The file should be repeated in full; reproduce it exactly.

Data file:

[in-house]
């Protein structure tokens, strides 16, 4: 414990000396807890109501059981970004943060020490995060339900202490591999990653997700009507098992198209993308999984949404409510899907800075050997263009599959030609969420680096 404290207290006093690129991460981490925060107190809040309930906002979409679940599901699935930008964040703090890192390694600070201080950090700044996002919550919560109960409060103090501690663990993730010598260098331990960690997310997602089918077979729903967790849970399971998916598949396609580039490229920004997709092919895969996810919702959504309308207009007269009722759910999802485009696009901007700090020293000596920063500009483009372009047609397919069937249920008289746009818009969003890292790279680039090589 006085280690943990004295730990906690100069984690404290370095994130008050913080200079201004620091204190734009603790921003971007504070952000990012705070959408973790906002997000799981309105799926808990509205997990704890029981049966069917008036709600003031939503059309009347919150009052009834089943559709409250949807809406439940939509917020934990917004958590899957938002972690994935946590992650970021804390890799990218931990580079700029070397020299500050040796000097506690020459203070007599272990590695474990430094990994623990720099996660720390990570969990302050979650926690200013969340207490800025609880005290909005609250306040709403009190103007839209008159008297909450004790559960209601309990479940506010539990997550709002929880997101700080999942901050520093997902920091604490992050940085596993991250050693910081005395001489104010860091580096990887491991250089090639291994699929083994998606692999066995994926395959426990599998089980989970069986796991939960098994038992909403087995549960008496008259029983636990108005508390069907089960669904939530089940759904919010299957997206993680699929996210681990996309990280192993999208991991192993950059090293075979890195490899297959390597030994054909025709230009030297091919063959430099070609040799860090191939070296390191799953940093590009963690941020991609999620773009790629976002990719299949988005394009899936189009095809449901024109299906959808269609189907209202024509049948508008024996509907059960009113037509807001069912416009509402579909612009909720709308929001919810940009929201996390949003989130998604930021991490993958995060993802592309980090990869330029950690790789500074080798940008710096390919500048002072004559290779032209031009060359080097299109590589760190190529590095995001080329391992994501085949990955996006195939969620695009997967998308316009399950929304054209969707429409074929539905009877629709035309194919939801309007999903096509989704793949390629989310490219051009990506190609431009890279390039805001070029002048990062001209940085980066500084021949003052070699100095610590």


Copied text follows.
[in-house]
């Protein structure tokens, strides 16, 4: 414990000396807890109501059981970004943060020490995060339900202490591999990653997700009507098992198209993308999984949404409510899907800075050997263009599959030609969420680096 404290207290006093690129991460981490925060107190809040309930906002979409679940599901699935930008964040703090890192390694600070201080950090700044996002919550919560109960409060103090501690663990993730010598260098331990960690997310997602089918077979729903967790849970399971998916598949396609580039490229920004997709092919895969996810919702959504309308207009007269009722759910999802485009696009901007700090020293000596920063500009483009372009047609397919069937249920008289746009818009969003890292790279680039090589 006085280690943990004295730990906690100069984690404290370095994130008050913080200079201004620091204190734009603790921003971007504070952000990012705070959408973790906002997000799981309105799926808990509205997990704890029981049966069917008036709600003031939503059309009347919150009052009834089943559709409250949807809406439940939509917020934990917004958590899957938002972690994935946590992650970021804390890799990218931990580079700029070397020299500050040796000097506690020459203070007599272990590695474990430094990994623990720099996660720390990570969990302050979650926690200013969340207490800025609880005290909005609250306040709403009190103007839209008159008297909450004790559960209601309990479940506010539990997550709002929880997101700080999942901050520093997902920091604490992050940085596993991250050693910081005395001489104010860091580096990887491991250089090639291994699929083994998606692999066995994926395959426990599998089980989970069986796991939960098994038992909403087995549960008496008259029983636990108005508390069907089960669904939530089940759904919010299957997206993680699929996210681990996309990280192993999208991991192993950059090293075979890195490899297959390597030994054909025709230009030297091919063959430099070609040799860090191939070296390191799953940093590009963690941020991609999620773009790629976002990719299949988005394009899936189009095809449901024109299906959808269609189907209202024509049948508008024996509907059960009113037509807001069912416009509402579909612009909720709308929001919810940009929201996390949003989130998604930021991490993958995060993802592309980090990869330029950690790789500074080798940008710096390919500048002072004559290779032209031009060359080097299109590589760190190529590095995001080329391992994501085949990955996006195939969620695009997967998308316009399950929304054209969707429409074929539905009877629709035309194919939801309007999903096509989704793949390629989310490219051009990506190609431009890279390039805001070029002048990062001209940085980066500084021949003052070699100095610590």